Syllabus

A syllabus (/ˈsɪləbəs/; plural syllabuses[1] or syllabi[2]) or specification is a document that communicates information about a specific course and defines expectations and responsibilities. It is descriptive (unlike the prescriptive or specific curriculum). A syllabus may be set out by an exam board or prepared by the tutor who supervises or controls the course .

Etymology

According to the Oxford English Dictionary, the word syllabus derives from modern Latin syllabus "list", in turn from a misreading of the Greek σίττυβας sittybas "parchment label, table of contents", which first occurred in a 15th-century print of Cicero's letters to Atticus.[1][3] Earlier Latin dictionaries such as Lewis and Short contain the word syllabus,[4] relating it to the non-existent Greek word σύλλαβος, which appears to be a mistaken reading of syllaba "syllable"; the newer Oxford Latin Dictionary does not contain this word.[5] The apparent change from sitty- to sylla- is explained as a hypercorrection by analogy to συλλαμβάνω (syllambano "bring together, gather").[5]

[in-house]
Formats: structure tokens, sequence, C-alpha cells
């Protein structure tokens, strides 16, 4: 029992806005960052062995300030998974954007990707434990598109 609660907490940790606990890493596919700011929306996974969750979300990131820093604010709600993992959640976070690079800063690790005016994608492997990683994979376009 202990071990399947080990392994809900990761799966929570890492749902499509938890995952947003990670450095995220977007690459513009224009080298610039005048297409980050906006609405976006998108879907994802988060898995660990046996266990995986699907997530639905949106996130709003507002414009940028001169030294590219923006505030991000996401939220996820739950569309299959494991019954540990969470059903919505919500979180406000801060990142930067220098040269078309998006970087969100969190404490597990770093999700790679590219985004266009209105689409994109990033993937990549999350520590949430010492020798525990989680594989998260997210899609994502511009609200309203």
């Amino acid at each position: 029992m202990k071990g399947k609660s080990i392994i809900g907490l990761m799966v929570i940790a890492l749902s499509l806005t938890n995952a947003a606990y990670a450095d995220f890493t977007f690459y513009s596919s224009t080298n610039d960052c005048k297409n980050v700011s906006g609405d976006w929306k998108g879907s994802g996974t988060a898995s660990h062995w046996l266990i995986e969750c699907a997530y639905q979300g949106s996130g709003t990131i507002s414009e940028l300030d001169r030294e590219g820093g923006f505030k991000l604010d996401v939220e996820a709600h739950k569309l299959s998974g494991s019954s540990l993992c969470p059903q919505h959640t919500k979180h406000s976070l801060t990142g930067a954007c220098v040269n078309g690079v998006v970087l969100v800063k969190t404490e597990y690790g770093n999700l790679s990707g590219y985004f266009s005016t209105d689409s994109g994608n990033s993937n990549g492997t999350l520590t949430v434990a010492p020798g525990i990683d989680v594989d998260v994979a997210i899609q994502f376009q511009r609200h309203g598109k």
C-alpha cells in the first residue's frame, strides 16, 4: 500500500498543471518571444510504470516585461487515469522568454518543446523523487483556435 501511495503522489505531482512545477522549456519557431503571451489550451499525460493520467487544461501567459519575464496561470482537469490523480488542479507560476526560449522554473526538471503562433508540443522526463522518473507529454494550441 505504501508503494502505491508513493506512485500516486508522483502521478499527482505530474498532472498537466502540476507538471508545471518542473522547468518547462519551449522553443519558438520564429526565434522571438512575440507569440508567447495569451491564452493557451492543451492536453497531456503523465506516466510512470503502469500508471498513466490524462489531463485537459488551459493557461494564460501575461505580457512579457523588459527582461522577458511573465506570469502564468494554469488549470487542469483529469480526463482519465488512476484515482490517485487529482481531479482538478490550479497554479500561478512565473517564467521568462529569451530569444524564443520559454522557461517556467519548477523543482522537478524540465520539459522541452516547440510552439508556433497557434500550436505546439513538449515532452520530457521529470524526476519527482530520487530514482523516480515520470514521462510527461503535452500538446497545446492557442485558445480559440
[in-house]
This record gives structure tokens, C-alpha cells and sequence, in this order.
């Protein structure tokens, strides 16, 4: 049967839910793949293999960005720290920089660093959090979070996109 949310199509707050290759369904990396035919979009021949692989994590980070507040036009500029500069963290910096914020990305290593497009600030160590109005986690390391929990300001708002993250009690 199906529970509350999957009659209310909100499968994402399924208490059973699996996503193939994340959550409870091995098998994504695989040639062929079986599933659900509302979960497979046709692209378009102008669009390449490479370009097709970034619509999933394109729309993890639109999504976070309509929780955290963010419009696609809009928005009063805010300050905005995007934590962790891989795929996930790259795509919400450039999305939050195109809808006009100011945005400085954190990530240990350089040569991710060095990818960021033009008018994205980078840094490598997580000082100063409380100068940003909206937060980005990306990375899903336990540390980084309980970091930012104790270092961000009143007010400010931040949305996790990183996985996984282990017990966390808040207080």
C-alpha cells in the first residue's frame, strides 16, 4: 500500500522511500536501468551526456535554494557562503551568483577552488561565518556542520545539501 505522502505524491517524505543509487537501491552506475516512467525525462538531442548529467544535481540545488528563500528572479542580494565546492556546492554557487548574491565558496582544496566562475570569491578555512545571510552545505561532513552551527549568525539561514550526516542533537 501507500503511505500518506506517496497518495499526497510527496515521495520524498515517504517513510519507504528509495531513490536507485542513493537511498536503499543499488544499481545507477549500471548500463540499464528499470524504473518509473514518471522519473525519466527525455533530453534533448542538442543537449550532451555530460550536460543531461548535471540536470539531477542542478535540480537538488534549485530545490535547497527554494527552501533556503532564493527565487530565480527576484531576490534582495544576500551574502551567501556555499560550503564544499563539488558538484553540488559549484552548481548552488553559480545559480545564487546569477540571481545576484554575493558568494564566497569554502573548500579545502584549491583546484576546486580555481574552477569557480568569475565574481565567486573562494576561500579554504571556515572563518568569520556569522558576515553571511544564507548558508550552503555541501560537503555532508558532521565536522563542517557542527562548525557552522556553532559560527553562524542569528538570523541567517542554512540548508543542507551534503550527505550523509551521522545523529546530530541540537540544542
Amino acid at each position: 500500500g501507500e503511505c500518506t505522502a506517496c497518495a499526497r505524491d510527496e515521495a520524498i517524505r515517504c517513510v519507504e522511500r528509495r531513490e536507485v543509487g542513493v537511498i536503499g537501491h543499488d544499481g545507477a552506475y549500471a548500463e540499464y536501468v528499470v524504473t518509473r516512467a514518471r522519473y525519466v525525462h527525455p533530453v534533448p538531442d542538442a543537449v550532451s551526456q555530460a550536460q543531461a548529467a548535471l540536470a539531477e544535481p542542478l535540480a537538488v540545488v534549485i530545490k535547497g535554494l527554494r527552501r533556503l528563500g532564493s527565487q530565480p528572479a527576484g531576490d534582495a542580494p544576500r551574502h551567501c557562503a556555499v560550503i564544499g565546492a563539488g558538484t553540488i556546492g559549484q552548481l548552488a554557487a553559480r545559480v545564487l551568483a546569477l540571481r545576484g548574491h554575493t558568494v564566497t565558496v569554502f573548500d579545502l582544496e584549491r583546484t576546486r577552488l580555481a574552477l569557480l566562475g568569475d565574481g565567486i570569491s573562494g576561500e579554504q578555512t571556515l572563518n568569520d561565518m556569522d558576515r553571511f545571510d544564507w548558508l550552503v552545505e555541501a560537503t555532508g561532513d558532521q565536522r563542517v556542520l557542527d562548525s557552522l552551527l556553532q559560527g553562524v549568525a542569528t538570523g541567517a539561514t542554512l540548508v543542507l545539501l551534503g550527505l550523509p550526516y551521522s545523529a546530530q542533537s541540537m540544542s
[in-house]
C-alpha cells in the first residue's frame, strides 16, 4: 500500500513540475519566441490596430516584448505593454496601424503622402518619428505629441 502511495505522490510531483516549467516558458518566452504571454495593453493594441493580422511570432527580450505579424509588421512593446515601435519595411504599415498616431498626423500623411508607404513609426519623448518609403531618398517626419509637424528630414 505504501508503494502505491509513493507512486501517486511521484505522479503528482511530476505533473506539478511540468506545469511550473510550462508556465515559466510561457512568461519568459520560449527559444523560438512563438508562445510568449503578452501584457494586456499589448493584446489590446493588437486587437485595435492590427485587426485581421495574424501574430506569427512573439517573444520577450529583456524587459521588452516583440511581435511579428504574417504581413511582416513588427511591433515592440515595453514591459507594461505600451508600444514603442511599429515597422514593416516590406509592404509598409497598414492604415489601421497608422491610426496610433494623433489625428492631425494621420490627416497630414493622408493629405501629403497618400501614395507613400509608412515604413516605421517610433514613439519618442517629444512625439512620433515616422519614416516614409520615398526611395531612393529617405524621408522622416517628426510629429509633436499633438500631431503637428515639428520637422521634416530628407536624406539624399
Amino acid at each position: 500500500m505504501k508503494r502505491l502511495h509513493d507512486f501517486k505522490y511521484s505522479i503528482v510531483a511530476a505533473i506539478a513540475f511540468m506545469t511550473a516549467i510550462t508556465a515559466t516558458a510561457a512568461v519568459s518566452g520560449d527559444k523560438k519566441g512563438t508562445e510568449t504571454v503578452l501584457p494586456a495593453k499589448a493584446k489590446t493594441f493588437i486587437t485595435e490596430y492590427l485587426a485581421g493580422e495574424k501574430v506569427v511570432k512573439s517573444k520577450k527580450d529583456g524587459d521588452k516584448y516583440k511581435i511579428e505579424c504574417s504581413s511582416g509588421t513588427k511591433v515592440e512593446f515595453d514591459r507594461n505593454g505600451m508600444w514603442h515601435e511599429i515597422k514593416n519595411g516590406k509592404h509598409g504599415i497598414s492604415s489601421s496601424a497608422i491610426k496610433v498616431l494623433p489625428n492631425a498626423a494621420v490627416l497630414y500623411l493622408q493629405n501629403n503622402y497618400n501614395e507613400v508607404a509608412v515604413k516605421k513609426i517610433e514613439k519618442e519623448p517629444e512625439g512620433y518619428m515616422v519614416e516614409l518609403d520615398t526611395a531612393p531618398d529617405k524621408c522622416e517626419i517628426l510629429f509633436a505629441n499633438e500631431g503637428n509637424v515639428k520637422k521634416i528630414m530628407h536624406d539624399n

See also

References

  1. "syllabus". Oxford English Dictionary (3rd ed.). Oxford University Press. September 2005. (Subscription or UK public library membership required.)
  2. Merriam-Webster Dictionary <https://www.merriam-webster.com/dictionary/syllabus>
  3. "Online Etymology Dictionary - Syllabus". Retrieved 22 August 2012.
  4. syllabus. Charlton T. Lewis and Charles Short. A Latin Dictionary on Perseus Project.
  5. "The Curious and Quibbling History of "Syllabus" (part 2)". Epekteinomene. Retrieved 5 May 2014.
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